Today marks the 50th anniversary of the first Planet of the Apes feature film, adapted from Pierre Boulle's 1963 French novel, La Planete Des Singes, and which spawned an imaginative jungle of sequels, reboots, action figures, comic books, lunch boxes, board games, and a short-lived TV series.
20th Century Fox released Apes on March 27, 1968, directed by industry veteran Franklin Schaffner from a screenplay by The Twilight Zone's Rod Serling and blacklisted writer Michael Wilson.
The film showcased some of the most miraculous makeup effects ever seen on screen and contained thought-provoking messages on the nature of man and human evolution. John Chambers received a special Academy Award for his masterful mask work, with the golden statue being carried out on stage by a real chimpanzee in a tuxedo. Oh yeah, and then there's that stupefying ending with the rusting Statue of Liberty half buried in the sand!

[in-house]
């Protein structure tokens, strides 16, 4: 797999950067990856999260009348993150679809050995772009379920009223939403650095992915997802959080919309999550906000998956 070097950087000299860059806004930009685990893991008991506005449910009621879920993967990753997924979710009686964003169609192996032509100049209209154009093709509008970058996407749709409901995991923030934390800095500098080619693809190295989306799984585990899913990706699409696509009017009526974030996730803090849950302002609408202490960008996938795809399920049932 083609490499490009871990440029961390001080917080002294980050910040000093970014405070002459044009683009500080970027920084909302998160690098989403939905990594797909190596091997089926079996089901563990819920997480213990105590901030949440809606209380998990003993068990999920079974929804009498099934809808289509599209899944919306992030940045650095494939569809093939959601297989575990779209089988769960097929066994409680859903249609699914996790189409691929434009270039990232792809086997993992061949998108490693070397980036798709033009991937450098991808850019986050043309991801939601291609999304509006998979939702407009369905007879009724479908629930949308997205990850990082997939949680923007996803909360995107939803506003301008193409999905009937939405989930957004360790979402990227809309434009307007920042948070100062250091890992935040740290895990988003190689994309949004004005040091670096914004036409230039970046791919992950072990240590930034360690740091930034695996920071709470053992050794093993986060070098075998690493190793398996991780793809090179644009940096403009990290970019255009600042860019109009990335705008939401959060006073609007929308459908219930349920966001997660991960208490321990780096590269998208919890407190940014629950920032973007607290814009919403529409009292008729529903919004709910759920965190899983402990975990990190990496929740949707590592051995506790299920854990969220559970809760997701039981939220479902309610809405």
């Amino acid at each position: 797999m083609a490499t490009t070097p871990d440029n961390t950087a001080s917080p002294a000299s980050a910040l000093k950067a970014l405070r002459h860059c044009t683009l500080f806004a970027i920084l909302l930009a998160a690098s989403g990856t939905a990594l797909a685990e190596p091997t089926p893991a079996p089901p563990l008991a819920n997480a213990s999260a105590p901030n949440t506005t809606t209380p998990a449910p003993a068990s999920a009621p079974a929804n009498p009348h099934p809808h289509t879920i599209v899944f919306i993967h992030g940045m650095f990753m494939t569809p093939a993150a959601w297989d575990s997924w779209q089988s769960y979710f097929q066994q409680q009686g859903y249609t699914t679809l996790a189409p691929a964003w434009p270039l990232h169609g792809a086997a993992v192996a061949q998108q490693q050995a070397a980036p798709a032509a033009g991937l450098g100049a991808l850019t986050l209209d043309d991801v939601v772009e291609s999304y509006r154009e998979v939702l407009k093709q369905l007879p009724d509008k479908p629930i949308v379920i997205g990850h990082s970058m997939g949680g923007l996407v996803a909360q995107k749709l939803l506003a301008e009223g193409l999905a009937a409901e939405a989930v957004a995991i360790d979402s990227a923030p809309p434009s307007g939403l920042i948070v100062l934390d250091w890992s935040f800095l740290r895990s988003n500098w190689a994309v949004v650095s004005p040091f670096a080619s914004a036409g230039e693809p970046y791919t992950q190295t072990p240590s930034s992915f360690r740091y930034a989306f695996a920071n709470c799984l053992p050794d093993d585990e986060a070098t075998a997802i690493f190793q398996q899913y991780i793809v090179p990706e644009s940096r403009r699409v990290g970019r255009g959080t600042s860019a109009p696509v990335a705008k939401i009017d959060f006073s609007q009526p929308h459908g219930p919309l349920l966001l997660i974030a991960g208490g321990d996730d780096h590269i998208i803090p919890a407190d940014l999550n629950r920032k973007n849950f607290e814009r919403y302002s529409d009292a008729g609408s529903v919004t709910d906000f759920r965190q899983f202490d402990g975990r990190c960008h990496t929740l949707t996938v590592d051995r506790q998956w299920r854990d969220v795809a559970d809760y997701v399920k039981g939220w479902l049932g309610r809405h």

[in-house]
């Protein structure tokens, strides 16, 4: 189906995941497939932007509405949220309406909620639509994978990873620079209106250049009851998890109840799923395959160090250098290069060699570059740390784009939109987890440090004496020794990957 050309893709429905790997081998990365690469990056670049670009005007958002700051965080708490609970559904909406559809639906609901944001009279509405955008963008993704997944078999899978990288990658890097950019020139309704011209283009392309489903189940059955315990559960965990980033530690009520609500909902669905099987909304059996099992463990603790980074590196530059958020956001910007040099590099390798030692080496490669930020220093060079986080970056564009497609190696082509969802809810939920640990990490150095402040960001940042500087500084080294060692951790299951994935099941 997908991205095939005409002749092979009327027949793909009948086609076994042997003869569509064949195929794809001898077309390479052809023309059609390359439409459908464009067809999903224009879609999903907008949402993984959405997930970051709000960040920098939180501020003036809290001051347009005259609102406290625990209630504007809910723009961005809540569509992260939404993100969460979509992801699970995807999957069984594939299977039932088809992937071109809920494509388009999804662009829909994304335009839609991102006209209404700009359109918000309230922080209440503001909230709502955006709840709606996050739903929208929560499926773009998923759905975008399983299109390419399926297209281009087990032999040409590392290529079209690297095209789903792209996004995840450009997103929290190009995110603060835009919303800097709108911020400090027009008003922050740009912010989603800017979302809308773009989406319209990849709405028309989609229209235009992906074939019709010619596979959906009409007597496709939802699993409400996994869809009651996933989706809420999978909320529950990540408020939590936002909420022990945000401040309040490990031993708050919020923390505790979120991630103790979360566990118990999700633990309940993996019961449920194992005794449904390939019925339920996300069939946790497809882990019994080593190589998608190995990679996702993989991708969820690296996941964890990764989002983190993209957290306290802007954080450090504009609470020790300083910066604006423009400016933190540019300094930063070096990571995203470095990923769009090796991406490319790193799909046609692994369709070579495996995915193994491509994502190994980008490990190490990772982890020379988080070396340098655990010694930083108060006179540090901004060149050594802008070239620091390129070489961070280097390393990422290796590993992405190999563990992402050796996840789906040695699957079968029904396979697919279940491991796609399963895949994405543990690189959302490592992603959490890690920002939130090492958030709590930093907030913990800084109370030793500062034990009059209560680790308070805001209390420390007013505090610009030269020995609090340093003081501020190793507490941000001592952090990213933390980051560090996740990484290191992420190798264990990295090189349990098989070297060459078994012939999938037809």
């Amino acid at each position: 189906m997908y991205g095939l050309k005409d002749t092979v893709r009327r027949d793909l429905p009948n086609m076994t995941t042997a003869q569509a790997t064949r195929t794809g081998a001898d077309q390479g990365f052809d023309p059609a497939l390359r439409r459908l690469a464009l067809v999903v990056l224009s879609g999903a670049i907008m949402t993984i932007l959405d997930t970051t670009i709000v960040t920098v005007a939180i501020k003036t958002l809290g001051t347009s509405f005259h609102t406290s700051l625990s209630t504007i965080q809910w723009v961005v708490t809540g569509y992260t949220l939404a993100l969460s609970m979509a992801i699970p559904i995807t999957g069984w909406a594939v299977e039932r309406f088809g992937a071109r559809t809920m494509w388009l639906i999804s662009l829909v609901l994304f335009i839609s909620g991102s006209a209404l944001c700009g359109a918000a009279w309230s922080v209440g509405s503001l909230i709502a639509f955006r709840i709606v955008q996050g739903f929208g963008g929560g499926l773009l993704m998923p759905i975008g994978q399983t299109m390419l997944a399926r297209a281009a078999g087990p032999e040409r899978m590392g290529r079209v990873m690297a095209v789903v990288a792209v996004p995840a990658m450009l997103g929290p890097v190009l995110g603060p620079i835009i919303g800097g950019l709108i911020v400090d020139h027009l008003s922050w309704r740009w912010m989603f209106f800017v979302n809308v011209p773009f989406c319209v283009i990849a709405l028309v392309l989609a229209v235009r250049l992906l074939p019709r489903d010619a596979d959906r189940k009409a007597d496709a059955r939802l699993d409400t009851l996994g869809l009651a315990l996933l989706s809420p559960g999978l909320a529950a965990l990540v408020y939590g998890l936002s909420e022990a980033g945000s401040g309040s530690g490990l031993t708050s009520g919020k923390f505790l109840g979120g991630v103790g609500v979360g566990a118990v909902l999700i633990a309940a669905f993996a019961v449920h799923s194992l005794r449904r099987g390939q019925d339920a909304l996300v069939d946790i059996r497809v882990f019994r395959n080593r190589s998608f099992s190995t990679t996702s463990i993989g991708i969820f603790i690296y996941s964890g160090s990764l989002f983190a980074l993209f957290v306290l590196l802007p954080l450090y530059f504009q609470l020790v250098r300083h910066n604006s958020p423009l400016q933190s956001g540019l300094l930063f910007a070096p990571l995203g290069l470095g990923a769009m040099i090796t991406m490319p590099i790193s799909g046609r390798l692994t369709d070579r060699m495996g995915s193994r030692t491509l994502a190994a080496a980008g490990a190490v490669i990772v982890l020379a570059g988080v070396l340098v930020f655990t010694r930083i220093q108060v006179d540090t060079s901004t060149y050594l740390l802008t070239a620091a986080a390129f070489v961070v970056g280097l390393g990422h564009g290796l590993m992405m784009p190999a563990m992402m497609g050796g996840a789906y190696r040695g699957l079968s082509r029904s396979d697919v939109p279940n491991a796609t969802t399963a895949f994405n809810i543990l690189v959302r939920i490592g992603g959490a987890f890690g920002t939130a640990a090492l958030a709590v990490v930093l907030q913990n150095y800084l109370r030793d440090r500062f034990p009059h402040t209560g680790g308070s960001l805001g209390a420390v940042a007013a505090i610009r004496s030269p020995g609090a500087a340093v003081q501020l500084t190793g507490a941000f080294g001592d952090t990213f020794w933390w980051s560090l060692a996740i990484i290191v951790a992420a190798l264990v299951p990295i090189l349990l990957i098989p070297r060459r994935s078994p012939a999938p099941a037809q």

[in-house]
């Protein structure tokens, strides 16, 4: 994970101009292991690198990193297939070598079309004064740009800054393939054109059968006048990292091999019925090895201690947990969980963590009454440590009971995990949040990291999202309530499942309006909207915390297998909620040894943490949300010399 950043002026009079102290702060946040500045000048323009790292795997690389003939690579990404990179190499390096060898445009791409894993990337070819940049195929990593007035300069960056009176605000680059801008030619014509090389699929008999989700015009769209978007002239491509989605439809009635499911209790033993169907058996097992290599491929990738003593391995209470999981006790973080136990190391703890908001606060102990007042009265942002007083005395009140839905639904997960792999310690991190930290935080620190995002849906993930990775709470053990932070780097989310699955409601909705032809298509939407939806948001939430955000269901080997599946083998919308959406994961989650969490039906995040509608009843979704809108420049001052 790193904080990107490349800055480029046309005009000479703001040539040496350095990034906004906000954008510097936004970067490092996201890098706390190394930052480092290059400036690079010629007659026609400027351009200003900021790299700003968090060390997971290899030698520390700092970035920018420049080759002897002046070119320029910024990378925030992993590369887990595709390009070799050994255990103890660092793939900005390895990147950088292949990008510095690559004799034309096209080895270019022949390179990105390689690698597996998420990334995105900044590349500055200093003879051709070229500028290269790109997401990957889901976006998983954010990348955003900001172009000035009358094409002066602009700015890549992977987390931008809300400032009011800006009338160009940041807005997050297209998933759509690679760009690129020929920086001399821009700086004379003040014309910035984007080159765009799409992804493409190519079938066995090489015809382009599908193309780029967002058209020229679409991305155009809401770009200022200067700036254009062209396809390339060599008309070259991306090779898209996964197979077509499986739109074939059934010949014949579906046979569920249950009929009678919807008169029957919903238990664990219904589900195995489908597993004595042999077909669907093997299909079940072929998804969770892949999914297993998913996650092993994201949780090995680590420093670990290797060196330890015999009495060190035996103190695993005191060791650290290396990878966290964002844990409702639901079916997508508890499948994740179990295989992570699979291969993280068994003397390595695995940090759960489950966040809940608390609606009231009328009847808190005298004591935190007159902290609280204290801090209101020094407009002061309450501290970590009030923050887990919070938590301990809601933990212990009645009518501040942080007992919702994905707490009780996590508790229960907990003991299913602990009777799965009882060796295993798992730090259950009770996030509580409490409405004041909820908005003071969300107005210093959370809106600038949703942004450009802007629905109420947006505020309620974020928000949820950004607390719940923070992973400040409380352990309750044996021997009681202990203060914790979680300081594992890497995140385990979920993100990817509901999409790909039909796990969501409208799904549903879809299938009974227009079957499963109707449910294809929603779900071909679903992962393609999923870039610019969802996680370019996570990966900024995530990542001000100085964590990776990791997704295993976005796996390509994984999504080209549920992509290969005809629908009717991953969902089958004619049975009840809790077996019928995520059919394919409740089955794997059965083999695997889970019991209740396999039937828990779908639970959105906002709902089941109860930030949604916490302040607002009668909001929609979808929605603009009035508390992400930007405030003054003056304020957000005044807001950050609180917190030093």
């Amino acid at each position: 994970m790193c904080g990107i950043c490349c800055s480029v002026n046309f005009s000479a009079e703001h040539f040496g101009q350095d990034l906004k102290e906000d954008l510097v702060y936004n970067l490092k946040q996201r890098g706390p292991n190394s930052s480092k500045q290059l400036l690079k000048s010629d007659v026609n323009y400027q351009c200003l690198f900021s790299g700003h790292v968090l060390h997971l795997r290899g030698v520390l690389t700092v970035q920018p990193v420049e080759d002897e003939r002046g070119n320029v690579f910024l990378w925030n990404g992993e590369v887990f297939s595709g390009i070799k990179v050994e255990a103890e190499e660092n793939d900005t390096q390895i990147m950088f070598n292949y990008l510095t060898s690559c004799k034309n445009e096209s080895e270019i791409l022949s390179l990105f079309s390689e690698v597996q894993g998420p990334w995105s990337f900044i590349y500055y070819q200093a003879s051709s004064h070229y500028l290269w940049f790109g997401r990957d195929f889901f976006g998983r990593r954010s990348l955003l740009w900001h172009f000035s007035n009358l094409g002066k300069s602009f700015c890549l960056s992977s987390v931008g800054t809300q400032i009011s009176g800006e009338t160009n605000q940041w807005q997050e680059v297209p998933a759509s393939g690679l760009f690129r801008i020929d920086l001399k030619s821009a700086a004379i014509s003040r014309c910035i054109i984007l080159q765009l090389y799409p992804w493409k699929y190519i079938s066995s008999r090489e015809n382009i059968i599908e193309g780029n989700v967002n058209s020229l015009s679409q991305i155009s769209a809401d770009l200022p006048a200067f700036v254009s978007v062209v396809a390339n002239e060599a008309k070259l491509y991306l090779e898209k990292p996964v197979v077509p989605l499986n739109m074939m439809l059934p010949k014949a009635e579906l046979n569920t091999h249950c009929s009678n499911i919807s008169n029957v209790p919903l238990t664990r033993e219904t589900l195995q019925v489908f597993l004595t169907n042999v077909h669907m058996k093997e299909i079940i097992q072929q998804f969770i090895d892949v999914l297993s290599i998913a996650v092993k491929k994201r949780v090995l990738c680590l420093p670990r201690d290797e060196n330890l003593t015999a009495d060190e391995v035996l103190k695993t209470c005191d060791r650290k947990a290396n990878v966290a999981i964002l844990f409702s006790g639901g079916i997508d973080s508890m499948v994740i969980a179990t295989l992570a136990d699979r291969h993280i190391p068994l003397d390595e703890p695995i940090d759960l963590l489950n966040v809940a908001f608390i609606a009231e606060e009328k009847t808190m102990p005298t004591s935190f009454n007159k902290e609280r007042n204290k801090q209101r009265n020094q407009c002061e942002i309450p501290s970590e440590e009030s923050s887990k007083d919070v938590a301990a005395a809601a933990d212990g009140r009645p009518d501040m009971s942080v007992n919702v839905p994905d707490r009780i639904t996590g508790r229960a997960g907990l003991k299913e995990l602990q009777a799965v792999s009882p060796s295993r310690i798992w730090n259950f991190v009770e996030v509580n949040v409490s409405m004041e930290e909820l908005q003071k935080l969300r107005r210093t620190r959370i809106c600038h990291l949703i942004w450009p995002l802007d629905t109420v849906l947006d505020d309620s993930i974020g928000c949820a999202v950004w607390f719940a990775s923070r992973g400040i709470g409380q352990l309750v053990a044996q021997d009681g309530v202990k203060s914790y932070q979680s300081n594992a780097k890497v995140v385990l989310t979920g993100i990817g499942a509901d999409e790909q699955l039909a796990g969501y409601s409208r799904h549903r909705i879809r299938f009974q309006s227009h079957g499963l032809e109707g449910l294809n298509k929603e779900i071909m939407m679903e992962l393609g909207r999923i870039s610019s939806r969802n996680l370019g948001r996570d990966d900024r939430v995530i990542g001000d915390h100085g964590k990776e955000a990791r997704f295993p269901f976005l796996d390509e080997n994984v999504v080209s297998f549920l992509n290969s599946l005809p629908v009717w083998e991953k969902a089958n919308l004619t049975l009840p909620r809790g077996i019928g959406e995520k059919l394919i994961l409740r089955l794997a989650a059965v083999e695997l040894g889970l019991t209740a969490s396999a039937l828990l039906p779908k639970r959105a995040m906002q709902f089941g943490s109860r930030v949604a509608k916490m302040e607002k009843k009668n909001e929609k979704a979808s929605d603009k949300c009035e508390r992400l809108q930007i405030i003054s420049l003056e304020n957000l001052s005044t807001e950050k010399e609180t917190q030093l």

Starring Charlton Heston, Roddy McDowall, Kim Hunter, and Maurice Evans, the time-tripping sci-fi epic was a worldwide hit. The marketing department and foreign distributors made effective use of Apes' striking imagery to sell the film and lure audiences into theaters.
It might have been a madhouse, but Planet of the Apes is now an indelible part of pop culture and remains one of the finest franchises in cinema history.
To celebrate the film's golden anniversary, swing into SYFY WIRE's expansive gallery of 25 movie posters, both domestic and international, and see what advertisements enticed audiences into the wild realm of intelligent apes.